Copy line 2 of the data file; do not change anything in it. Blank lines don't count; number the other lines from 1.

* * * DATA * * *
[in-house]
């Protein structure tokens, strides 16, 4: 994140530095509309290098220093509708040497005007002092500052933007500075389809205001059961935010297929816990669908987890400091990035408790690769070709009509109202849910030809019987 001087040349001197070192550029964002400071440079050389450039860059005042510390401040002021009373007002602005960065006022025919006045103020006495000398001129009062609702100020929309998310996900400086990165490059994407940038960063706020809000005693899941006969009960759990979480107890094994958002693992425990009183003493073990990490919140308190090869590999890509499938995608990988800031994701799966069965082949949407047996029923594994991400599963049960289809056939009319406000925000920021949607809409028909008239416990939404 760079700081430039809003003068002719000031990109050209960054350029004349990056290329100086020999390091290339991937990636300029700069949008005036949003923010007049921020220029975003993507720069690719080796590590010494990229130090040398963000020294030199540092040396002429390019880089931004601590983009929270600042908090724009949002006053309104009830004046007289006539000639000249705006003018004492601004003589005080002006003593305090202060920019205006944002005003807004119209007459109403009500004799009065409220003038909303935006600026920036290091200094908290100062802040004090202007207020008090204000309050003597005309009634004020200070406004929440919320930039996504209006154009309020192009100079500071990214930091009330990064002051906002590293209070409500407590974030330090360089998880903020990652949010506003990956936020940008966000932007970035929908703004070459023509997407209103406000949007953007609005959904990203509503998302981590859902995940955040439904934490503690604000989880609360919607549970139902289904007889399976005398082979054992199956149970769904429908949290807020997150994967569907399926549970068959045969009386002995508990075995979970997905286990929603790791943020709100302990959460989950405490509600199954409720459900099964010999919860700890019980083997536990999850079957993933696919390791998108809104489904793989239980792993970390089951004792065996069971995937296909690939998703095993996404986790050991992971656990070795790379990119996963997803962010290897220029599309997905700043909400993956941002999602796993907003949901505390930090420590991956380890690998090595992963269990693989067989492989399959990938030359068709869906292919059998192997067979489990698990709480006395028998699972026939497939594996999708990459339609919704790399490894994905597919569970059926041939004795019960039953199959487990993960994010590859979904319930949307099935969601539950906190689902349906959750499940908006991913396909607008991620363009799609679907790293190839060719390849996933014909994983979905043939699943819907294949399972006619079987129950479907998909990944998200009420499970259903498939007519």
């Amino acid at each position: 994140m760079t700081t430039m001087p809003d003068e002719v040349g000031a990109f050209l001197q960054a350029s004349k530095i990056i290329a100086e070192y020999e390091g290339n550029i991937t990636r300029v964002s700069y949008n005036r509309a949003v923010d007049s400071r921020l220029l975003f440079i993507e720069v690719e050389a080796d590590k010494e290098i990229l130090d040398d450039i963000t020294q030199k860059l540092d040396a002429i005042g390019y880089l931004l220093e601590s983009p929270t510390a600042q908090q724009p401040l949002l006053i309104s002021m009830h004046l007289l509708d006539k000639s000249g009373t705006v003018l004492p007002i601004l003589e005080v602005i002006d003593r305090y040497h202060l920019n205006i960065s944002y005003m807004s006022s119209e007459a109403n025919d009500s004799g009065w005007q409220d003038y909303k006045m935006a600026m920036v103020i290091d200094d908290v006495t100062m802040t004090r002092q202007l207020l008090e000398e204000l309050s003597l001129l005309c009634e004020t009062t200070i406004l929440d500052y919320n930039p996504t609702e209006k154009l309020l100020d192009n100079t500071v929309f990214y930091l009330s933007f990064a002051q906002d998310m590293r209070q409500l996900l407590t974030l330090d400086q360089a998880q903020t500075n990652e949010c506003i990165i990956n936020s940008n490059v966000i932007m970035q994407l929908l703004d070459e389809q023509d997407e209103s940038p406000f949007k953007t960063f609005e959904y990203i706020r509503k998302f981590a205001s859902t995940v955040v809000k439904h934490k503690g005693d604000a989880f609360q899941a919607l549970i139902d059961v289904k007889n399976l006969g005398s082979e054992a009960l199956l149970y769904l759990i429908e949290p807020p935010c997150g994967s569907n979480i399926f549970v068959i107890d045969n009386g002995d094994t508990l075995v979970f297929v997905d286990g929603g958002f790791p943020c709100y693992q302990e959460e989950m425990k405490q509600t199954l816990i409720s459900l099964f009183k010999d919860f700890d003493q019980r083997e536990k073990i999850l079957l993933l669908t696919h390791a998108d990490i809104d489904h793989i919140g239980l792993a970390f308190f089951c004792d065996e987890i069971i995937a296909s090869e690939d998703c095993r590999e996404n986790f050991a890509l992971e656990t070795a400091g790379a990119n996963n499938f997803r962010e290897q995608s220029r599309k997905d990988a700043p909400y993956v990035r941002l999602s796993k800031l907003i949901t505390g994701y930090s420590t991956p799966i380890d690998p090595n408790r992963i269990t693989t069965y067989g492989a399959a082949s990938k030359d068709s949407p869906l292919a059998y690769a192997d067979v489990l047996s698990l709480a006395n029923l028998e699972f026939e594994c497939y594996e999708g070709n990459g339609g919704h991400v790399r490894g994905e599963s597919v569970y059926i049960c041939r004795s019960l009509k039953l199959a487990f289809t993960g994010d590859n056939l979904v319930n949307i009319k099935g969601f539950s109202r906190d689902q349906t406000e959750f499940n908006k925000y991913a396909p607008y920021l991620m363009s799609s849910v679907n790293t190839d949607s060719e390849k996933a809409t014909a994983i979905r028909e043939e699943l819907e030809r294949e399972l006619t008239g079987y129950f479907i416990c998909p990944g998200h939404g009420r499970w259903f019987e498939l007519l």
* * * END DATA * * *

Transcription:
């Protein structure tokens, strides 16, 4: 994140530095509309290098220093509708040497005007002092500052933007500075389809205001059961935010297929816990669908987890400091990035408790690769070709009509109202849910030809019987 001087040349001197070192550029964002400071440079050389450039860059005042510390401040002021009373007002602005960065006022025919006045103020006495000398001129009062609702100020929309998310996900400086990165490059994407940038960063706020809000005693899941006969009960759990979480107890094994958002693992425990009183003493073990990490919140308190090869590999890509499938995608990988800031994701799966069965082949949407047996029923594994991400599963049960289809056939009319406000925000920021949607809409028909008239416990939404 760079700081430039809003003068002719000031990109050209960054350029004349990056290329100086020999390091290339991937990636300029700069949008005036949003923010007049921020220029975003993507720069690719080796590590010494990229130090040398963000020294030199540092040396002429390019880089931004601590983009929270600042908090724009949002006053309104009830004046007289006539000639000249705006003018004492601004003589005080002006003593305090202060920019205006944002005003807004119209007459109403009500004799009065409220003038909303935006600026920036290091200094908290100062802040004090202007207020008090204000309050003597005309009634004020200070406004929440919320930039996504209006154009309020192009100079500071990214930091009330990064002051906002590293209070409500407590974030330090360089998880903020990652949010506003990956936020940008966000932007970035929908703004070459023509997407209103406000949007953007609005959904990203509503998302981590859902995940955040439904934490503690604000989880609360919607549970139902289904007889399976005398082979054992199956149970769904429908949290807020997150994967569907399926549970068959045969009386002995508990075995979970997905286990929603790791943020709100302990959460989950405490509600199954409720459900099964010999919860700890019980083997536990999850079957993933696919390791998108809104489904793989239980792993970390089951004792065996069971995937296909690939998703095993996404986790050991992971656990070795790379990119996963997803962010290897220029599309997905700043909400993956941002999602796993907003949901505390930090420590991956380890690998090595992963269990693989067989492989399959990938030359068709869906292919059998192997067979489990698990709480006395028998699972026939497939594996999708990459339609919704790399490894994905597919569970059926041939004795019960039953199959487990993960994010590859979904319930949307099935969601539950906190689902349906959750499940908006991913396909607008991620363009799609679907790293190839060719390849996933014909994983979905043939699943819907294949399972006619079987129950479907998909990944998200009420499970259903498939007519």